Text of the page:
The Slatest

Crash Test Dummies Are Bulking Up to Try to Keep America’s Overweight Drivers Safe

A Ford crash test dummy.

Photo by Bill Pugliano/Getty Images

America has a super-sized weight problem—one in three Americans are obese.  And while the country’s ever-expanding waistlines create many well-documented health dangers, there’s one hazard you might not expect: Obese drivers are far more likely to die in a car crash. To help isolate exactly why that is, America’s crash test dummies are about to get a potbelly.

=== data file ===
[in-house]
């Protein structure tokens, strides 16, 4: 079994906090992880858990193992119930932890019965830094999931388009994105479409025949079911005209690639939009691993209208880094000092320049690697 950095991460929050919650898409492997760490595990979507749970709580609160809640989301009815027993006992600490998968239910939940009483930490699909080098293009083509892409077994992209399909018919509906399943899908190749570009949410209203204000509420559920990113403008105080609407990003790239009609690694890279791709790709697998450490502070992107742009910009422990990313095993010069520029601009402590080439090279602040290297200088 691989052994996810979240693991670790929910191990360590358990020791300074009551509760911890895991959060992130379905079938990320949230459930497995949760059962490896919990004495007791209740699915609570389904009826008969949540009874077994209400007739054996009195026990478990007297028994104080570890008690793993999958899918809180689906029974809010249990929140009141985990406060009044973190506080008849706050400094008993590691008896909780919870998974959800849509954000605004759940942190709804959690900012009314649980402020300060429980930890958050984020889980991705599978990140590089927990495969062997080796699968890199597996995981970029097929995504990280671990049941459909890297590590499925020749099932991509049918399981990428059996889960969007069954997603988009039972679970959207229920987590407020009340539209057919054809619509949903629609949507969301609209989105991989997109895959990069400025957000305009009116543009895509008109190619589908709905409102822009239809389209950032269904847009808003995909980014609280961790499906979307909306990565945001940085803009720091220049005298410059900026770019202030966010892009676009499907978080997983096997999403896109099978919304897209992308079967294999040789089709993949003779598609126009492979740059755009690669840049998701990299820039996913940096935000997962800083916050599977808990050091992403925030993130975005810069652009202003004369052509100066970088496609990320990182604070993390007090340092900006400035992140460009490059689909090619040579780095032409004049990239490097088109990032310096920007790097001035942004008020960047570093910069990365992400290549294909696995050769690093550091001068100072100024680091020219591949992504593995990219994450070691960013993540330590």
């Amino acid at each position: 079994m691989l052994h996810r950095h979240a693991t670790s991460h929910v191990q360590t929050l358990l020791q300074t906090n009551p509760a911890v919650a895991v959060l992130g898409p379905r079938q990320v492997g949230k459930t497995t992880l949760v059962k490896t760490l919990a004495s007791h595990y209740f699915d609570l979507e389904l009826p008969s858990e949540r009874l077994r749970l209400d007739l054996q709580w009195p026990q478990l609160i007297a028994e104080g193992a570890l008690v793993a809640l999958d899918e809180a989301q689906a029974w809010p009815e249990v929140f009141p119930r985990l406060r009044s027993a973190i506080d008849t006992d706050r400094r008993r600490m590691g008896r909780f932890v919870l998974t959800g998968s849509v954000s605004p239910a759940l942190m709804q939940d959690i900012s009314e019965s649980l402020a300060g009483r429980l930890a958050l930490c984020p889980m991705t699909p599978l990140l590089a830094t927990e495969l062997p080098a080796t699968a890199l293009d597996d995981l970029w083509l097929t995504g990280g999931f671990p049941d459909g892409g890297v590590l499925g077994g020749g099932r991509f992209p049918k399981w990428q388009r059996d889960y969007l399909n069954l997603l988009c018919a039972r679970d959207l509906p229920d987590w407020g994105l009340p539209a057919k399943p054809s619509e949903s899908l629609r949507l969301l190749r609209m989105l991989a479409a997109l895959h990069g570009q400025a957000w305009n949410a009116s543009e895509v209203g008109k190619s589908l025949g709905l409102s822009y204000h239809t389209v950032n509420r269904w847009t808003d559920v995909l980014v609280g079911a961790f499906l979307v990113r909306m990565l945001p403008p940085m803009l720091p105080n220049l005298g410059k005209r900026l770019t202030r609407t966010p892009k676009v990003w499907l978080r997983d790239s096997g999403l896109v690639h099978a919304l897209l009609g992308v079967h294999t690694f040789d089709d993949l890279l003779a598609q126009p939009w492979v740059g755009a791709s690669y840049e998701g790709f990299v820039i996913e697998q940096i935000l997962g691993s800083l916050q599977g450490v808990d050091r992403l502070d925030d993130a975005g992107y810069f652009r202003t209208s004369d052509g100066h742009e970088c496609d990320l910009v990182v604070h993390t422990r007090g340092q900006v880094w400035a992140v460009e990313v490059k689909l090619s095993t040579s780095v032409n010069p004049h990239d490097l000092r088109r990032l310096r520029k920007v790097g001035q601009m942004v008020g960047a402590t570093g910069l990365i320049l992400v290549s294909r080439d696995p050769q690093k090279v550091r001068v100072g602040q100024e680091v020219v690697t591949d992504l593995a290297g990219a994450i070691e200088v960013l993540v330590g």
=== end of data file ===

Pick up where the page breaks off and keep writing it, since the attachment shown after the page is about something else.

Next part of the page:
“Studies show that obese drivers are 78 percent more likely to die in a car crash,” Chris O’Connor, the head of the only U.S. producer of the dummies, told ABC News. Part of the problem, O’Connor says, is safety features in cars—such as seat belts and air bags—were designed to protect thinner people and the crash test dummies designed to test whether those features actually worked are similarly based on an outdated, svelte American driver. “O’Conner said crash-test dummies are now typically modeled after a person who weighs about 167 pounds with a healthy body mass index,” according to ABC News. “His company is designing new dummies based on the measurements of a 270-pound person with a BMI of 35, which the Centers for Disease Control and Prevention, as well as other health groups, consider morbidly obese.”